On September 7th, 2012, the 6th Circuit upheld the District Court’s decision in U.S. v. Quality Stores, holding that severance payments made to employees in connection with an involuntary reduction in force were not “wages” subject to FICA taxes.  United States v. Quality Stores, Inc. (In re Quality Stores, Inc.), 424 B.R. 237 (W.D. Mich. 2010), aff’d, 10-1563, 2012 U.S. App. LEXIS 18820 (6th Cir. September 7, 2012).   In so holding, the 6th Circuit reasoned that such severance payments were supplemental unemployment compensation benefits (“SUB Pay”) within the meaning of § 3402(o)(2) of the Internal Revenue Code (the “Code”) exempt from FICA taxes.

This holding is directly at odds with the position of the Internal Revenue Service (“IRS”), set forth in Revenue Ruling 90-72, that such severance payments are wages for FICA purposes and not SUB Pay.  According to the IRS, the definition of SUB Pay in § 3402(o)(2) of the Code is not applicable for FICA purposes.  The IRS has defined SUB Pay for FICA purposes through a series of revenue rulings.   Under the IRS definition, SUB Pay must be linked to the receipt of state unemployment compensation and must not be received in a lump sum in order to be excludable from wages for FICA purposes.  The 6th Circuit rejected the IRS definition reasoning that Congress intended the same definition to apply for both FICA and income tax withholding purposes and that, to the extent that Congress has permitted the IRS to decouple the definition, it must be done by regulation and not by administrative rulings.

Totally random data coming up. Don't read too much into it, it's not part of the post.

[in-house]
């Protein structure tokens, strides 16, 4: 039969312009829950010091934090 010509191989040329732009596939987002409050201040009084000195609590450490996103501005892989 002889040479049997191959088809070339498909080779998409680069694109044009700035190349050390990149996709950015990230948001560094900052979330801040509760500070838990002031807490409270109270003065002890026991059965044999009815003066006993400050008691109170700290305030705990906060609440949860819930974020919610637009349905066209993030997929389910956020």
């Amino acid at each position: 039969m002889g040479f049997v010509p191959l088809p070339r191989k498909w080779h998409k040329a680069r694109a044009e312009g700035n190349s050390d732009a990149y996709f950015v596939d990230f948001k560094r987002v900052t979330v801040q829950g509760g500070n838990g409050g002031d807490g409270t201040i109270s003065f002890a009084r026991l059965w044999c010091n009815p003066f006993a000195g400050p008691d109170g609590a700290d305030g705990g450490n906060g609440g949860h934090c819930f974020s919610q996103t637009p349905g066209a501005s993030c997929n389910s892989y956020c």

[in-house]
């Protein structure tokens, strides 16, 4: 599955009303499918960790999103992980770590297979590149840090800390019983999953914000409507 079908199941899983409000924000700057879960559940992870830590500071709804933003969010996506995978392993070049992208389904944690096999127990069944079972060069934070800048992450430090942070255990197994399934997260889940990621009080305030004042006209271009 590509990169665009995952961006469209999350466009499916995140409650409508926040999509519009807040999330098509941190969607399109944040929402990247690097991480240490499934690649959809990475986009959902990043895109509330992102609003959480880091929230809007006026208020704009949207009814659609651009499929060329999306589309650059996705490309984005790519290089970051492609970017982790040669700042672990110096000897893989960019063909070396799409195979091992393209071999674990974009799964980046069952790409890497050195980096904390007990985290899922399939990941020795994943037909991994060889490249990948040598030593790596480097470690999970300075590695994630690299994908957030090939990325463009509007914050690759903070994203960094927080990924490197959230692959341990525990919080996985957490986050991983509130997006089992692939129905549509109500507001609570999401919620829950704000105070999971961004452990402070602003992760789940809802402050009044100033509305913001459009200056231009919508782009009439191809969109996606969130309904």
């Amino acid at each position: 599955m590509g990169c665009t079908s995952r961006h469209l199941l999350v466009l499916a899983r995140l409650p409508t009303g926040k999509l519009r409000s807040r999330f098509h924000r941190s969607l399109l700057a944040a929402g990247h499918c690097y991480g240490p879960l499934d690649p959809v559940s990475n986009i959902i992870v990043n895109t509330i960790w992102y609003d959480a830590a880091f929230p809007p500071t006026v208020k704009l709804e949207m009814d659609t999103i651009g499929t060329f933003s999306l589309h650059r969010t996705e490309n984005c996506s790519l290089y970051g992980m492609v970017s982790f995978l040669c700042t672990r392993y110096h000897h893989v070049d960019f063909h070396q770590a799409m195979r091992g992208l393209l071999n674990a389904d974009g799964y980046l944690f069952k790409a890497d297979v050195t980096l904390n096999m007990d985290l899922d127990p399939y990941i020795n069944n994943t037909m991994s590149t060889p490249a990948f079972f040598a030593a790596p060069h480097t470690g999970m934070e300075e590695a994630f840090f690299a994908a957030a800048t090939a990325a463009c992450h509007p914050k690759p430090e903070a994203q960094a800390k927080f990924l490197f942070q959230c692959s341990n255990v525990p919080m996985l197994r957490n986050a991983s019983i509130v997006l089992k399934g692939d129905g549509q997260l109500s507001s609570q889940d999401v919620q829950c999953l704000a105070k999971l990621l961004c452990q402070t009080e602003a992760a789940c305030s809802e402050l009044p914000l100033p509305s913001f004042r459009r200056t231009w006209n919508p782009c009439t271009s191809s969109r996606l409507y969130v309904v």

The IRS may issue a nonacquiescence and petition the U.S. Supreme Court for certiorari.  The petition may be granted because this decision has created a split in the courts.   In CSX Corp. v U.S., 518 F.3d 1328 (Fed. Cir. 2008), the Federal Circuit Court of Appeals held that the severance payments at issue were subject to FICA taxes.

Employers may be entitled to a FICA tax refund for FICA taxes paid on severance payments made pursuant to an involuntary reduction in force, the discontinuance of a plant or operation or other similar condition.  As a result, employers who made severance payments in any open year under these circumstances may want to assert a protective claim by filing Form 941-X prior to the applicable statute of limitations deadline.  A protective claim must be filed by April 15, 2013 for payments made in 2009.  In the meantime, employers should continue to treat such payments as subject to FICA taxes pending further developments.

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